#TravelBan: The Literary World Pushes Back

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Within the international literary community, the group most aggressively working toward refuting the underlying inhumanity of the Trump administration’s travel ban is an international journal of translation, Asymptote. Its editor-in-chief, Lee Yew Leong,  lives in Taipei, on the other side of the globe from Libya, Somalia, Sudan, Syria, Yemen, Iran and Iraq—the seven countries placed on the original executive order refusing entry of those residents to the US. But the mission of Lee’s journal—to unlock the literary treasures of the world—has always transcended borders.

“My reaction [to the ban] was one of great outrage for those from the affected countries, and a sinking feeling that the America I knew (having lived there for close to eight years) was about to change forever. After a sleepless night, I sent out a mass email to the team proposing the feature,” writes Lee. “A journal of world literature can only be relevant to our global readers insofar as it engages with current issues of the world.”

The proposal: Asymptote is seeking out writers who self-identify as being from the seven countries on the first ban. (Iraq was removed from the revised executive order.) They are soliciting work, whether it’s poetry, fiction, or essay, that specifically speaks to the new administration’s policy. While American readers can access some reportage from these countries, Asymptote’s effort will provide insight into the immediate human experience of living in these countries, most of which have an active US military presence. The editors will also choose one standout work for a multi-translation initiative to take the work into languages besides English. The deadline for submissions is March 15th, 2017.

Asymptote and the Guardian have been publishing a feature called “Translation Tuesdays” as part of the newspaper’s effort to highlight literature from around the world. On February 14th, the column featured Iranian writer Mohammad Tolouei’s short story about an Iranian family whose father wants them to migrate to Denmark. The Guardian column will also feature new work from Asymptote’s spring edition.   

“By leveraging these high-profile venues, we are going beyond merely issuing a statement to actually providing platforms of high visibility to the writers whose safety and dignity are now denied.  I envision the Special Feature as a benevolent force that rises up to counter the terrible divisiveness Trump wants to encourage, by deliberately amplifying the voices who have been ‘othered’ and by hopefully galvanizing some of our readers into action,” writes Lee.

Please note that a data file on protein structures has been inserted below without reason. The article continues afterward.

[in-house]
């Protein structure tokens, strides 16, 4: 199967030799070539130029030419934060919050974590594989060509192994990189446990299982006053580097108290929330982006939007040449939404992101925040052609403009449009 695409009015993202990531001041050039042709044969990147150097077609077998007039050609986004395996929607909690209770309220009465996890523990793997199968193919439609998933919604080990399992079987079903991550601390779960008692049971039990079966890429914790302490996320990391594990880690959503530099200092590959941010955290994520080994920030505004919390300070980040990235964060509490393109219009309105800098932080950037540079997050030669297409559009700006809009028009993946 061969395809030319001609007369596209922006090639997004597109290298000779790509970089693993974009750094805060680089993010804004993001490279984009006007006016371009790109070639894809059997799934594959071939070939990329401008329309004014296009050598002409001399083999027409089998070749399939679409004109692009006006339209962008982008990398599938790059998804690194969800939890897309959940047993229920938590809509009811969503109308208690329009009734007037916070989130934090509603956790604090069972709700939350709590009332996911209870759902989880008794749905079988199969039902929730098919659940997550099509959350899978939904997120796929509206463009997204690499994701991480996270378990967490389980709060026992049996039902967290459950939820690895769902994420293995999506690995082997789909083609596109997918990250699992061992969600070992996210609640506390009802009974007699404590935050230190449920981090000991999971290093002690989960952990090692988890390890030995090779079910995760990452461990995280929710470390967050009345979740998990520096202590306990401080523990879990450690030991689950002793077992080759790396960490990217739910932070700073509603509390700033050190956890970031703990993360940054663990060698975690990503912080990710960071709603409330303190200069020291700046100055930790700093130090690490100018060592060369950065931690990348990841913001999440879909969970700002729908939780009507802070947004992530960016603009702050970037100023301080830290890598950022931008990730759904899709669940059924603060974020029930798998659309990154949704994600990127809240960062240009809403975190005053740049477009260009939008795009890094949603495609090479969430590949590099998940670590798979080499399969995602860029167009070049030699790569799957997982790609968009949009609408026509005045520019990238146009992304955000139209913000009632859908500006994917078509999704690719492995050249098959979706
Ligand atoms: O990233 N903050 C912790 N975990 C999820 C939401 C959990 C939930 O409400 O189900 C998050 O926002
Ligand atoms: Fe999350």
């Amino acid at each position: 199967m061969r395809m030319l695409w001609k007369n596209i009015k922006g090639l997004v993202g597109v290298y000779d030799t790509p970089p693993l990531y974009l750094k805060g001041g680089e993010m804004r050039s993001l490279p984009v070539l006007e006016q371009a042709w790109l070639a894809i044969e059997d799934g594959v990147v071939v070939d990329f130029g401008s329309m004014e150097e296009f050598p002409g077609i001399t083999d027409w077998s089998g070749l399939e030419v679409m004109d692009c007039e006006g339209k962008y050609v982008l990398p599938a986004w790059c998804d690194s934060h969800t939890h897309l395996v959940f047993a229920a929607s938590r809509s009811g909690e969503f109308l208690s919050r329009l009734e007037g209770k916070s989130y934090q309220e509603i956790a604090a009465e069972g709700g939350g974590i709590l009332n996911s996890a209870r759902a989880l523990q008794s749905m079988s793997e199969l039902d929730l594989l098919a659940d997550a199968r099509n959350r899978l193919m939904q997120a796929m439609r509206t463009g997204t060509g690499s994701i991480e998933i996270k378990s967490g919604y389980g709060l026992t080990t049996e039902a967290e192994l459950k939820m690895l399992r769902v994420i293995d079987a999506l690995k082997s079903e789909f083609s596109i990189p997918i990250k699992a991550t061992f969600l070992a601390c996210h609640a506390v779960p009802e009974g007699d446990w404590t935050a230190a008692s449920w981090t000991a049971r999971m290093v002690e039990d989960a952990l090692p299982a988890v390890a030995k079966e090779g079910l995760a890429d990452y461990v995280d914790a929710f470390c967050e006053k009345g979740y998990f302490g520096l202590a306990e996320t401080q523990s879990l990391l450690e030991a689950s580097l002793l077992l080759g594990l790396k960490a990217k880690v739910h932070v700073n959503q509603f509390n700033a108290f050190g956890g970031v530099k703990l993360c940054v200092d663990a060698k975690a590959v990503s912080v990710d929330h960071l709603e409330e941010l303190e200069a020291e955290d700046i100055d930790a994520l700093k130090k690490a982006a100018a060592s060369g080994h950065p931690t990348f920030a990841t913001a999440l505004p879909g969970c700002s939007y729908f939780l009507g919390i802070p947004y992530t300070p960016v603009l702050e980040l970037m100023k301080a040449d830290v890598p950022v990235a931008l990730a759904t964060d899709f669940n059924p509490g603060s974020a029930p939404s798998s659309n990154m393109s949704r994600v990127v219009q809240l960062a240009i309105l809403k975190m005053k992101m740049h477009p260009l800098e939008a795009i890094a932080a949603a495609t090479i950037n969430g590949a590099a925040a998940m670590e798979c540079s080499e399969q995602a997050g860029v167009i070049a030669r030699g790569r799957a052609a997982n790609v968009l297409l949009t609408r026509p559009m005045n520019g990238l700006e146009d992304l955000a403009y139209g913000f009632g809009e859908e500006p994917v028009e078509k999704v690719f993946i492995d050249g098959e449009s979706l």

The work will be published in Asymptote’s spring 2017 edition—an ambitious deadline that’s caused their team to rejigger its publication schedule.

Asymptote is a highly unusual journal. It began six years ago, the brainchild of Lee. It has grown into an all-volunteer organization of eighty people across six continents. It brings the world’s literature into English, a selection process which Lee describes as being curated for diversity without tokenism. Their contributors include some of the most respected writers and translators of our day: J.M. Coetzee, Ismail Kadare, Lydia Davis, Junot Díaz and Can Xue; as well as rising stars Deborah Smith, Amanda Lee Koe, Pedro Novoa, Valeria Luiselli and Youssef Rakha. The journal also relies on editors-at-large to seek out literary talents that they want to have translated.  So far, they have published work into English for the first time from one hundred five countries and eighty-four languages. In 2015, Asymptote won the prestigious London Book Fair’s Literary Translation Initiative Award.

While Asymptote has an acquiring editor in Iran, they do not have volunteers within the other six countries.

“If anything, this initiative has probably been good for us in that it forces us to confront our editorial blind spots and to reach out to writers from literary scenes that have not hitherto been on our radar,” writes Lee.

To read Asymptote is to be reminded: despite the daily bombardment of information that comes with an Internet-connected life, how little of the world we really experience and understand. Perusing its pages is a discovery of the remarkable in every corner of the globe. What makes it unusual, for me at least, is that underneath all the wonderful writing are urgent ideas that need to be heard by a global audience. To engage with Asymptote feels pressing as well as engrossing.

Lee has spoken forthrightly about the enormous challenges of funding such a journal. Most sources of money are offered for national initiatives, not an international one. The journal has existed on his and his team of volunteers’ labor, his personal investment, and an occasional grant.

The special edition has also pushed Lee to fundraise, not only for this edition, but also to address the long-term financing of this enormous endeavor, through an Indiegogo campaign which has already seen ninety backers contributing $13,151 toward its $30,000 goal. The deadline to contribute to this fundraiser is April 11.
Readers, across all borders, are welcome to check it out.